After reviewing a portion of the Bank’s risk exposures, the inspectors have formed the opinion that the following borrowers from 2010 require increased attention and should be subject to assessment for potential losses. One of the biggest clients considered to be a risk is the controlled by Vasil “The Skull” Bozhkov large construction companies – “Holding Patishta” (Roads) and” Most Story” with a total of BGN 49.32 million. As it is now known, several years later, the companies went bankrupt and their business was bought out by Tseko Minev, one of the two majority shareholders in First Investment Bank (FIB or Fibank). Even then, there were reasonable doubts that the bankruptcies were intentional, so it is unlikely that the unsecured loans of Bozhkov’s companies to UniCredit Bulbank have been repaid.

Much better than FIB and Corporate Commercial Bank (CCB)

The conclusions in the UniCredit Bulbank report are, however, much more optimistic than in a similar 2011 report on FIB that Bivol published two years ago (see here, here, here and here). Inspectors from “Banking Supervisors” then found that FIB did not have enough capital, but had enormous bad loans that it was trying to conceal with different accounting tricks and fool the BNB.

On the contrary, UniCredit has a “good level and quality of capital”, according to the inspectors, although they indicate “a potential opportunity for the capital to be adversely affected in subsequent reporting periods, given the inadequately assessed credit risk”. In addition, the Bank can rely on capital support when needed from the parent bank.

One of the things not established in UniCredit Bulbank is the concentration of loans to connected parties and persons gravitating around the Bank’s owners. The UniCredit report lacks the term “connected persons” at all. However, there is an exposure to entities and people linked to FIB – loans to “Nadin Group”, which are listed in the “Under Monitoring” category. This same group is associated with the purchase of the remains of the obsolete “Kremikovtsi” metallurgical giant. In a number of its investigations, Bivol revealed the links between “Nadine Group” and FIB. These companies were listed as large debtors to the National Revenue Agency (NRA), and after 2012 they were hit by the Main Directorate for Combatting Organized Crime (GDBOP) and the Specialized Prosecutor’s Office with accusations of particularly large-scale tax fraud. The links with FIB, however, led to one to the other FIB majority shareholder – Ivaylo Mutafchiev and a network of Cypriot offshore companies around Evdokiya Makalamuzi and the notorious Georgios Georgiou, again revealed by Bivol, as “proxy” owners of the business of the FIB bankers (see here).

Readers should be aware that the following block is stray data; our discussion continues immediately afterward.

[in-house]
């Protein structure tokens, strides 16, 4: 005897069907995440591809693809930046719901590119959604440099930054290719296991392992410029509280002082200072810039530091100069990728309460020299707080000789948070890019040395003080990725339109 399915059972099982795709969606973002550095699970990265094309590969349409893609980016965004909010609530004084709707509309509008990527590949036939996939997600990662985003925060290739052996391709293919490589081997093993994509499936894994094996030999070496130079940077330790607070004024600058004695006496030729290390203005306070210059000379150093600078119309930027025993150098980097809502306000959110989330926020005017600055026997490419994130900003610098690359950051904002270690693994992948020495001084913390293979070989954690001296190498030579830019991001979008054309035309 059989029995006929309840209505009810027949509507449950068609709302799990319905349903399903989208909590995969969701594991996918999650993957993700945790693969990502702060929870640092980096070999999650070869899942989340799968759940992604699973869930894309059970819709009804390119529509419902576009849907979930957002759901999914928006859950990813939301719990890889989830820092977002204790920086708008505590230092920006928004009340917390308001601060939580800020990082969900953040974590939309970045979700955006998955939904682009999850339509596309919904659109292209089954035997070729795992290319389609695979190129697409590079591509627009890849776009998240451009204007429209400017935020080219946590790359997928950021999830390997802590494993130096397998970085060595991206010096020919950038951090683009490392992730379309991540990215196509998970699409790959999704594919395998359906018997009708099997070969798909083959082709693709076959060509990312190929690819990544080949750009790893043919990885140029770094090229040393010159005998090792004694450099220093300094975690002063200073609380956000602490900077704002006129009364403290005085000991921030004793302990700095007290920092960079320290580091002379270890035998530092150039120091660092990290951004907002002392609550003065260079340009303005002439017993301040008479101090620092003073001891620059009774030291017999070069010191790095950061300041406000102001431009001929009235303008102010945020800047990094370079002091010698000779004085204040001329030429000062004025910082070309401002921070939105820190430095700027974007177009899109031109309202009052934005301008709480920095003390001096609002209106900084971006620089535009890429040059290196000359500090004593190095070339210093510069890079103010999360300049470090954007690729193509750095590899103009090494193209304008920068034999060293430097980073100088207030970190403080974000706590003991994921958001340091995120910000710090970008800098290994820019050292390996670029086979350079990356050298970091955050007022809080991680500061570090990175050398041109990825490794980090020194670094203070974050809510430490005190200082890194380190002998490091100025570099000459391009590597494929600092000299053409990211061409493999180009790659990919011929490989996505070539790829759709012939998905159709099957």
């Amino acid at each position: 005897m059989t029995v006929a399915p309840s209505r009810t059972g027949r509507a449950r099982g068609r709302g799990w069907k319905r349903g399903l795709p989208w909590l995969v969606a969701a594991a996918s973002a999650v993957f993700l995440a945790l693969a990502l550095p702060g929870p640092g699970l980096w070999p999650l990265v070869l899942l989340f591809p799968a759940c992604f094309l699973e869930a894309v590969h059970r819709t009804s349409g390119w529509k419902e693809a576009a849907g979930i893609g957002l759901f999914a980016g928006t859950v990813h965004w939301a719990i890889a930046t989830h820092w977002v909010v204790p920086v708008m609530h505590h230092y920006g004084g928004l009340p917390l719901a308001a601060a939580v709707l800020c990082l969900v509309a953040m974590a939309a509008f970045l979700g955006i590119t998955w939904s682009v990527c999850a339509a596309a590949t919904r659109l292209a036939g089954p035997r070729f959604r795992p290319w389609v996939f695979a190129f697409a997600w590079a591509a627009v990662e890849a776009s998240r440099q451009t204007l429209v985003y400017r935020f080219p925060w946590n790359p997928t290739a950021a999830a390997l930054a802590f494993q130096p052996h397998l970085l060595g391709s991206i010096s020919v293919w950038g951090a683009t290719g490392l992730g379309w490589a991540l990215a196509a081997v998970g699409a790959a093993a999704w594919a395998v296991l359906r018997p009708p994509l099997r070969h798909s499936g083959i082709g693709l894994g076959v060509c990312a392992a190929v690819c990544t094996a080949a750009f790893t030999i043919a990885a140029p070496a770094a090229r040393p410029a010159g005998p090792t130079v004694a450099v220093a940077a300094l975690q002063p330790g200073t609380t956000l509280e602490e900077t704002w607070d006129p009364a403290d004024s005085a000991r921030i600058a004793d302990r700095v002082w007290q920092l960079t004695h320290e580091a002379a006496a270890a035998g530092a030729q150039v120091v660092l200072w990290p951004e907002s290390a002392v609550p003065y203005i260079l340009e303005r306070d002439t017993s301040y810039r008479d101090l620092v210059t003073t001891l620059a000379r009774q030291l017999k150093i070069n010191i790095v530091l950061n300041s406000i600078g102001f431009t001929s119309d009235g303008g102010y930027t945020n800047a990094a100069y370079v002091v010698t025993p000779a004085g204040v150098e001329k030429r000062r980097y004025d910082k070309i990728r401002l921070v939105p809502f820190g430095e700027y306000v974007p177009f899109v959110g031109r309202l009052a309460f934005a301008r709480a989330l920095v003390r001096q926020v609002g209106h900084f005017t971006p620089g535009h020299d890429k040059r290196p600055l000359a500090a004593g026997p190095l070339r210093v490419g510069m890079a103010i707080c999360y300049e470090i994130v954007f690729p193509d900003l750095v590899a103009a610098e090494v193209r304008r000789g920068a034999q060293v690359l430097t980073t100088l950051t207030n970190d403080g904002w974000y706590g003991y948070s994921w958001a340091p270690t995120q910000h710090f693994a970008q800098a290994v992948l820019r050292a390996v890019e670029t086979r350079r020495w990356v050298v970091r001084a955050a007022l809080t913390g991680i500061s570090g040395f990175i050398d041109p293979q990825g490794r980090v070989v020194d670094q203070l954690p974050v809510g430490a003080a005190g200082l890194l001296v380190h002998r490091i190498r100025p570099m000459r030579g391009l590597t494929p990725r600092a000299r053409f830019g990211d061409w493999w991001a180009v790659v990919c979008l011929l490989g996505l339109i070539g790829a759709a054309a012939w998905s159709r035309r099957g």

In addition, the UniCredit report has not established exposures to offshore companies that abound in FIB.

UniCredit also appears to be in a much better condition in 2010 than CCB, which collapsed in 2014. This can be inferred from a comparison with a similar to the UniCredit report on CCB, published by the KTBFiles.

BNB: The report is secret, UniCredit keeps silent

Bivol sent a copy of its own report to the BNB with the following questions:

  • What is to date the state of the exposures for which the inspection established in 2010 that there is “a need for reclassification to a higher risk group”? These are loans totaling BGN 205,033,000 including from the so-called bridge loans?
  • Have the following inspections established who had been making the decisions to have the “exposures remain in the lower risk classification group” through “manual data manipulation”?
  • Has Mr. Hampartzoumian participated in this “manual data manipulation”?
  • Is the Prosecutor’s Office aware of the established practice of “manual data manipulation” in violation of the BNB legislation and regulations?
  • Have other managers in UniCredit Bulbank participated in “manual data manipulation”?
  • To what extent do the exposures, which were found to be at risk in 2010, overlap with the non-performing loans for BGN 249 million, which UniCredit Bulbank recently transferred to B2Holding?

The BNB response reads as follows:

According to Art 63, Para 1 of the Credit Institutions Act (CIA), the information that the Bulgarian National Bank acquires or creates for the purpose of or in connection with banking supervision is a professional secret. For the persons referred to in Para 3 of Art 64 of the CIA there is the obligation for the preservation of this secret, including after termination of their relations with the BNB. This information may not be disclosed or provided to other persons or bodies, but only to the bodies referred to in Art 64 Para 1 of the CIA in connection with the performance of their functions and duties, and in the event that the assumptions referred to in that provision are present.